Gujarati-origin woman scripts Tories’ only gain; Shivani Raja broke Labour’s grip on Leicester East

LONDON: There was a silver lining on an otherwise dark night for the Tories on Thursday. Gujarati-origin businesswoman Shivani Raja (29) won Leicester East — the only Conservative gain of the night. Raja won with 14,526 votes, beating Labour’s Rajesh Agrawal, former deputy mayor of London who came second with 10,100.
Leicester East had been held by Labour since 1987.The area was rocked by riots in 2022, something Raja referred to after her triumph.
Padma Shri awardee and Conservative MP Bob Blackman bucked the national trend and increased his majority in Harrow East from 8,170 to 11,860, beating his Indian-origin Labour opponent Primesh Patel. Harrow East has a large Indian diaspora, especially from Gujarat and south India. Many of them helped with Blackman’s campaign. Blackman now plans to throw his hat in the ring to be the chairman of the 1922 committee, the committee of backbench Tory MPs which organises the process to choose the next Conservative party leader.
Raja was born in Leicester. Her mother moved to the UK from Rajkot and her father, a Gujarati, moved from Kenya in the 1970s. She works in the family property construction and hospitality business. Raja told


that voters felt very disenfranchised and backed her as she was local, unlike some other candidates who had been “parachuted in”.
“They had lost faith in politicians as previous MPs had not really stood for the people. There was no one standing that was relatable and people saw me as a breath of fresh air. They were also disappointed that the previous MP did not stand up for Leicester during the riots and immediately blamed Hindus before speaking to anyone,” Raja said.
Keith Vaz first won Leicester East in 1987. Claudia Webbe, who won the seat in 2019 for Labour but then got expelled from the party over a criminal conviction and stood as an independent, got 5,532 votes. Vaz, who stood for One Leicester, got 3,681 votes.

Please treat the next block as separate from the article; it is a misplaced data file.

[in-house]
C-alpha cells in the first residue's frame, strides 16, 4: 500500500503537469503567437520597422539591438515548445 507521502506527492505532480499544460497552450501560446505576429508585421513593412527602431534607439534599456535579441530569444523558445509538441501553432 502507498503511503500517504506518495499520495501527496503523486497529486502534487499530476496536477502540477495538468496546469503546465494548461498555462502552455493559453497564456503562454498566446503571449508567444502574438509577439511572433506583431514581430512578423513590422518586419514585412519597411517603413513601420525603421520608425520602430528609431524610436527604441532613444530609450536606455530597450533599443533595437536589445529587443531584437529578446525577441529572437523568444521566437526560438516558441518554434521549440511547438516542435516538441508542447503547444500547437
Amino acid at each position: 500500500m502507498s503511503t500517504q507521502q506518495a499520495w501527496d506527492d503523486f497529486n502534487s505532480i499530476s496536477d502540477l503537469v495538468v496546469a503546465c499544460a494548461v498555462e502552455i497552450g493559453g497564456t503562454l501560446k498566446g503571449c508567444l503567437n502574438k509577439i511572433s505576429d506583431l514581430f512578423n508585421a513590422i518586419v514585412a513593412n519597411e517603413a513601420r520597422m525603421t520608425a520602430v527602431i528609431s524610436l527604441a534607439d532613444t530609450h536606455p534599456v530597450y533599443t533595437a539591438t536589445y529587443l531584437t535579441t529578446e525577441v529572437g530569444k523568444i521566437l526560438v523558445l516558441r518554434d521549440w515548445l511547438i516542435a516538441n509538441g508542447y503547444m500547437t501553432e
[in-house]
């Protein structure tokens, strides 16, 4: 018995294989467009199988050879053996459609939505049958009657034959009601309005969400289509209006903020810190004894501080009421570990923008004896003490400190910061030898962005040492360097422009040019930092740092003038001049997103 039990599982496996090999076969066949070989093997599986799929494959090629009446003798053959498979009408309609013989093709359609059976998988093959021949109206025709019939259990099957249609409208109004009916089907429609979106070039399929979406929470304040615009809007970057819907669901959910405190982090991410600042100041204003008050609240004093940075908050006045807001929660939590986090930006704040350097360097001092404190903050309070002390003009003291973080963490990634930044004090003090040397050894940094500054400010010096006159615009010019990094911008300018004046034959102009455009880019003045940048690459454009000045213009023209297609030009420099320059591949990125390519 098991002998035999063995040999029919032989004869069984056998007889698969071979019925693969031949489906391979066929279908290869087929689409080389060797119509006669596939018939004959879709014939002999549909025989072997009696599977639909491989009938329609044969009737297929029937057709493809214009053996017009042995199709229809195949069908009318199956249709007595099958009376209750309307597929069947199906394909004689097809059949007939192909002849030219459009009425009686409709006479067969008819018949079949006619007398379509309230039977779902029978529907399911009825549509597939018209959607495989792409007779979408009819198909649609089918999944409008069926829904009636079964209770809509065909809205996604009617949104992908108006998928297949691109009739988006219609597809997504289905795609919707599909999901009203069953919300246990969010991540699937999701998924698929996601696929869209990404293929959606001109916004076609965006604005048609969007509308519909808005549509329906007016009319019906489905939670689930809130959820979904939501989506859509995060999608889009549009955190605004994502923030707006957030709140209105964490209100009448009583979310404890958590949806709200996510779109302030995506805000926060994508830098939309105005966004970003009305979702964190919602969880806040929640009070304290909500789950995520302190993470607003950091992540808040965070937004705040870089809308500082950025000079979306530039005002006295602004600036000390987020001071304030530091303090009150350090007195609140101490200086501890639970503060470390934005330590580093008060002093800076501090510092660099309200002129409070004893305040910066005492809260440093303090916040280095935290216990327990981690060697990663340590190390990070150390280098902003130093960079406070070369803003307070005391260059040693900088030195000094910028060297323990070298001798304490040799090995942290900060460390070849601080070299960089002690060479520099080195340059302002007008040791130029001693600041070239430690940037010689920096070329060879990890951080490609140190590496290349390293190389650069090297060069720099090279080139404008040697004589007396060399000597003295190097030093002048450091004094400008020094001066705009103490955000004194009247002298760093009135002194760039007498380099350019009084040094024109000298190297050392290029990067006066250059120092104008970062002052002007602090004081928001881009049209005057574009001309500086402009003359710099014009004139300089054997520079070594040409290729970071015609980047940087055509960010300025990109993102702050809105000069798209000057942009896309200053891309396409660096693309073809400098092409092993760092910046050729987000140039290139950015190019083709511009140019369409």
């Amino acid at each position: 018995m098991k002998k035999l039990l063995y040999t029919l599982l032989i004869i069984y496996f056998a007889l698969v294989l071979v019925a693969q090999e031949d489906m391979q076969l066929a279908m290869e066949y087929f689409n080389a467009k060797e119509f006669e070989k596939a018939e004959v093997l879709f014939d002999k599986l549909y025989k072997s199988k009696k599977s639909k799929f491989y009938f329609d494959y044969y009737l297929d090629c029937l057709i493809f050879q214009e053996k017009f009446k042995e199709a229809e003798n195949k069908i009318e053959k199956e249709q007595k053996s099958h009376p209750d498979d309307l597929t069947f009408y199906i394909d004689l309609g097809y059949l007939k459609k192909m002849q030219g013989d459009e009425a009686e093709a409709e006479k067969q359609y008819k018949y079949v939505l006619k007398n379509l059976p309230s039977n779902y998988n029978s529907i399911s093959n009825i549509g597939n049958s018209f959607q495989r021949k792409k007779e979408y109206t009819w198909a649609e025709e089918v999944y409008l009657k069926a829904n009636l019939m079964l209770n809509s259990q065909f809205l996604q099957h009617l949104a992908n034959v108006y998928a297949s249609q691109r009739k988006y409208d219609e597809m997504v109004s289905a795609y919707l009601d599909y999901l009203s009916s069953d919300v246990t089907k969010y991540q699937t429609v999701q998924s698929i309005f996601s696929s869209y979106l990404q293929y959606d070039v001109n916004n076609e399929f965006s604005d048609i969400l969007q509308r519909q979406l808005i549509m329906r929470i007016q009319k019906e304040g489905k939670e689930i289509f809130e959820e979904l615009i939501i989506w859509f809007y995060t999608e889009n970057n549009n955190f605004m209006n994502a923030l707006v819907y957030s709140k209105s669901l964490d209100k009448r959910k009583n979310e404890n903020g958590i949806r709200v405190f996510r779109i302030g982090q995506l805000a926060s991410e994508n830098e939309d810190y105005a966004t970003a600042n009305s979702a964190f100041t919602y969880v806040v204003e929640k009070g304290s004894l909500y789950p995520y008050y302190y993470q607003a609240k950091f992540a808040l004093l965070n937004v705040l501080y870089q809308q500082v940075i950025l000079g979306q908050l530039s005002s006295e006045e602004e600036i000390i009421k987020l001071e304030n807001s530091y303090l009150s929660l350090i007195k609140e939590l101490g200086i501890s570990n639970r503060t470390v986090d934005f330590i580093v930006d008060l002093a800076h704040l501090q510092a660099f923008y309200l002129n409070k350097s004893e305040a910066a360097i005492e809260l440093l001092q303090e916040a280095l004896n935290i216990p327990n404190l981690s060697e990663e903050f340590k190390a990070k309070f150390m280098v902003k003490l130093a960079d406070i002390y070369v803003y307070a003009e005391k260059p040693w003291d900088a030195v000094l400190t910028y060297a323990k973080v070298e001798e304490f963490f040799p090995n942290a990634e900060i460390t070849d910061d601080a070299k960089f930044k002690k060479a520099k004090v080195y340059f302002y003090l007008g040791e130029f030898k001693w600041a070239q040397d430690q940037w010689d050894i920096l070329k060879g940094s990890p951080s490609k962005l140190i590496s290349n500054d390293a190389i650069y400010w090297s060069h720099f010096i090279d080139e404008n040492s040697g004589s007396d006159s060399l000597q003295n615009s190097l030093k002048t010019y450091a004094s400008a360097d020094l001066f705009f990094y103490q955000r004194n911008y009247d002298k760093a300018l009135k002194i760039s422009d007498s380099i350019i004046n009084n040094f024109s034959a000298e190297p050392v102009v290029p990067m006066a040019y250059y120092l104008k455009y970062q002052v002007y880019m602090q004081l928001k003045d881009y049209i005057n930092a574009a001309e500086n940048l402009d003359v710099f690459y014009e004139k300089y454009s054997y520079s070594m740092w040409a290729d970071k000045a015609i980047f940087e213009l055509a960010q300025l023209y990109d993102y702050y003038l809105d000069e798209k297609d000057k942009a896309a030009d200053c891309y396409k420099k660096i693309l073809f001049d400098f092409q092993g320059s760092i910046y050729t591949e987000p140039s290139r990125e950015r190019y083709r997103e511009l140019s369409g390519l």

As for Blackman, he has the task cut for him. If elected as chairman of the 1922 committee, he will organise the leadership contest to replace Rishi Sunak, who bowed out as PM after last week’s election results.
The panel’s former chairman, Graham Brady, stood down at this election. Blackman told the

Daily Telegraph

: “I’ve been around since 1992. I’ve been through all the seminal events with Theresa May, Boris, Liz Truss and the election of Rishi.” He said the Conservatives needed a “chairman with the authority to be able to get the party together to be able to hear every view.”
Co-chair of Conservative Friends of India Ameet Jogia, a former No.10 political advisor and political aide to Lord Popat, failed to win Hendon by just 15 seats — the lowest margin in the country. He is now taking legal advice about launching a possible judicial review against Barnet council for not sending postal ballots to people on time.
Had Jogia, a Harrow-born Gornari Soni whose parents moved to the UK from Tanzania, been elected, he would have become the first member of the Soni community in the House of Commons. Thousands of voters in 120 constituencies are thought to have been impacted by delayed and missing postal ballots. Jogia told

The Telegraph

he personally knows constituents would have voted for him but their postal votes never arrived. “In my case this would have made a difference.”


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